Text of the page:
Although the development of hybridoma technology (see Chapter 1) was a critical breakthrough in life science research, the technology has a number of limitations. It requires considerable time, expense, and expertise, as well as specialized cell culture facilities, and relies on the use of animals. Additionally, many molecules are not immunogenic in mammals or are toxic and cannot be used as antigens. Most seriously for therapeutic application of antibodies, standard methods of producing monoclonal antibodies (MAbs) yield rodent antibodies that are rejected by the human immune system. Various approaches to overcome this limitation have been attempted, such as combining the DNA that encodes the binding site of mouse MAbs with DNA that encodes human antibodies. This generates antibodies known as either chimeric antibodies or humanized antibodies, depending on how large a part of the mouse antibody is used. Another approach is to use mice that are genetically engineered to produce antibodies with human antibody sequences.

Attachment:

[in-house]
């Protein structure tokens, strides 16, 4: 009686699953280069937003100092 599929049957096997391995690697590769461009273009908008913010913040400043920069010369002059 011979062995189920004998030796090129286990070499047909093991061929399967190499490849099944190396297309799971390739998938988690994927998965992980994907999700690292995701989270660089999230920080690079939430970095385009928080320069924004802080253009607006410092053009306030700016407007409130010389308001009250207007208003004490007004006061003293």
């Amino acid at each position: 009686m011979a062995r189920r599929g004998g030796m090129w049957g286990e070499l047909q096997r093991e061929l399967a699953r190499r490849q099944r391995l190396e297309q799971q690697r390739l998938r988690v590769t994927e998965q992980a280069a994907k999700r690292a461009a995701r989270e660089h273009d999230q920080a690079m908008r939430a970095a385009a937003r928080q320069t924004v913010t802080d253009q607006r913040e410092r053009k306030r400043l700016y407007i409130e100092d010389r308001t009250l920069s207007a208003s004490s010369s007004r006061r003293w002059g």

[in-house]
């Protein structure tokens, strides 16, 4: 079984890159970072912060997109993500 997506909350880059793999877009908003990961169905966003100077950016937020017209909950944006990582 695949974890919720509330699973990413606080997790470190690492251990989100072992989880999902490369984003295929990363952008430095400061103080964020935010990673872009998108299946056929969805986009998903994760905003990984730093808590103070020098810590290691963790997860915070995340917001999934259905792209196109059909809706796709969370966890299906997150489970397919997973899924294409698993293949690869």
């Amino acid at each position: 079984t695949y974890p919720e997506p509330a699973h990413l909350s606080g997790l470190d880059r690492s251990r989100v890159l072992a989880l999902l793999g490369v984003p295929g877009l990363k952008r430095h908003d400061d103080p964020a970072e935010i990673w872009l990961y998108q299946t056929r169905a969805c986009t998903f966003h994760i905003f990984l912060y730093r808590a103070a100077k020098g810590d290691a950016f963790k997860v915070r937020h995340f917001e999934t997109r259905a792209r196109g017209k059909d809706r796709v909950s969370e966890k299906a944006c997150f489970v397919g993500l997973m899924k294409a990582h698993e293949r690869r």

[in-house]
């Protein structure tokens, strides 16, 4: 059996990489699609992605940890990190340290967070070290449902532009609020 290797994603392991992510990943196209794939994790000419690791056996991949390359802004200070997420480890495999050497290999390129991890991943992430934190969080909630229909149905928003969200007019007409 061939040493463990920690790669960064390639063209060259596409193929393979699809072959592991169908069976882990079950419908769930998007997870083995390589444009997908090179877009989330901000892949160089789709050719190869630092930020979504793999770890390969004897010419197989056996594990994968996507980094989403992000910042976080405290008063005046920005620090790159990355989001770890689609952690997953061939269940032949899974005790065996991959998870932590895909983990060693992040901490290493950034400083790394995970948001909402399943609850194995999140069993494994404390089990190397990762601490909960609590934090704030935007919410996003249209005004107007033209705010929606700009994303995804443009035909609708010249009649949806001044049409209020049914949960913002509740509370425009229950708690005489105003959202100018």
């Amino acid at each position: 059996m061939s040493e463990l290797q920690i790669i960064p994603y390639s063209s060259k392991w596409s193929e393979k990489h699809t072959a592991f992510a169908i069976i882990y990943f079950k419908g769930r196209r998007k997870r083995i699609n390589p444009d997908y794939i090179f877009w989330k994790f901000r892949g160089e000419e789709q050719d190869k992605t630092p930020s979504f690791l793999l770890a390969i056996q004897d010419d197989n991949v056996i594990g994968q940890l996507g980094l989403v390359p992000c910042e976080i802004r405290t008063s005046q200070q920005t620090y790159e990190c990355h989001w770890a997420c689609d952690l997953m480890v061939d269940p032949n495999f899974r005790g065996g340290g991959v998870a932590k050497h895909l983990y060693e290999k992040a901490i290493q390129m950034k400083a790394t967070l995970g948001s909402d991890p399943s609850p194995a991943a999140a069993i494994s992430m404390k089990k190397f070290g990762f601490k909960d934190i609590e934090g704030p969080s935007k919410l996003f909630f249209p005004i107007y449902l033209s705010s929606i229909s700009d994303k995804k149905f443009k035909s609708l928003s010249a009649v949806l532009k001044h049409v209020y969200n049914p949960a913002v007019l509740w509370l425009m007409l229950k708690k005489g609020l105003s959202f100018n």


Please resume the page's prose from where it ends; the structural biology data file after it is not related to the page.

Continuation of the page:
From: Methods in Molecular Biology, vol. 378: Monoclonal Antibodies: Methods and Protocols Edited by: M. Albitar © Humana Press Inc., Totowa, NJ

Developments in the fields of bacterial expression of functional antibodies and methods to select genes from a library by using the phenotype of the encoded polypeptide between 1985 and 1988 have been a breakthrough in antibody technology.

This chapter summarizes some of the methodologies commonly used to select, identify, and engineer antibody fragments for particular properties and apply them in typical immunoassays.

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